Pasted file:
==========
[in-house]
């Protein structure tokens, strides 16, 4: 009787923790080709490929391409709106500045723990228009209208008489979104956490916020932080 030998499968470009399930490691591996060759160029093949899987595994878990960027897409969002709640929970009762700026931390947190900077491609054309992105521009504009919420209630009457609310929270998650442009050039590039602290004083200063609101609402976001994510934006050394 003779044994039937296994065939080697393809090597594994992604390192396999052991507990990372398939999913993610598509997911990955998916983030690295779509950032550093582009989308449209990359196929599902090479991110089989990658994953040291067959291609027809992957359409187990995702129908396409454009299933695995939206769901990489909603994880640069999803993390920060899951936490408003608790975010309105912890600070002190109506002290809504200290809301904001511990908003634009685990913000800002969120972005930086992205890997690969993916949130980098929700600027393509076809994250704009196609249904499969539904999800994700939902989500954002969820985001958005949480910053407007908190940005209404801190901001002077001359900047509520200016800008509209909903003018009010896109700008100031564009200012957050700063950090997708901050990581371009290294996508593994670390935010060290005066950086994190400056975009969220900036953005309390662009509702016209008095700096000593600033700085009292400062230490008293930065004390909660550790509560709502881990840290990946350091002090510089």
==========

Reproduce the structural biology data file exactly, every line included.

[in-house]
């Protein structure tokens, strides 16, 4: 009787923790080709490929391409709106500045723990228009209208008489979104956490916020932080 030998499968470009399930490691591996060759160029093949899987595994878990960027897409969002709640929970009762700026931390947190900077491609054309992105521009504009919420209630009457609310929270998650442009050039590039602290004083200063609101609402976001994510934006050394 003779044994039937296994065939080697393809090597594994992604390192396999052991507990990372398939999913993610598509997911990955998916983030690295779509950032550093582009989308449209990359196929599902090479991110089989990658994953040291067959291609027809992957359409187990995702129908396409454009299933695995939206769901990489909603994880640069999803993390920060899951936490408003608790975010309105912890600070002190109506002290809504200290809301904001511990908003634009685990913000800002969120972005930086992205890997690969993916949130980098929700600027393509076809994250704009196609249904499969539904999800994700939902989500954002969820985001958005949480910053407007908190940005209404801190901001002077001359900047509520200016800008509209909903003018009010896109700008100031564009200012957050700063950090997708901050990581371009290294996508593994670390935010060290005066950086994190400056975009969220900036953005309390662009509702016209008095700096000593600033700085009292400062230490008293930065004390909660550790509560709502881990840290990946350091002090510089």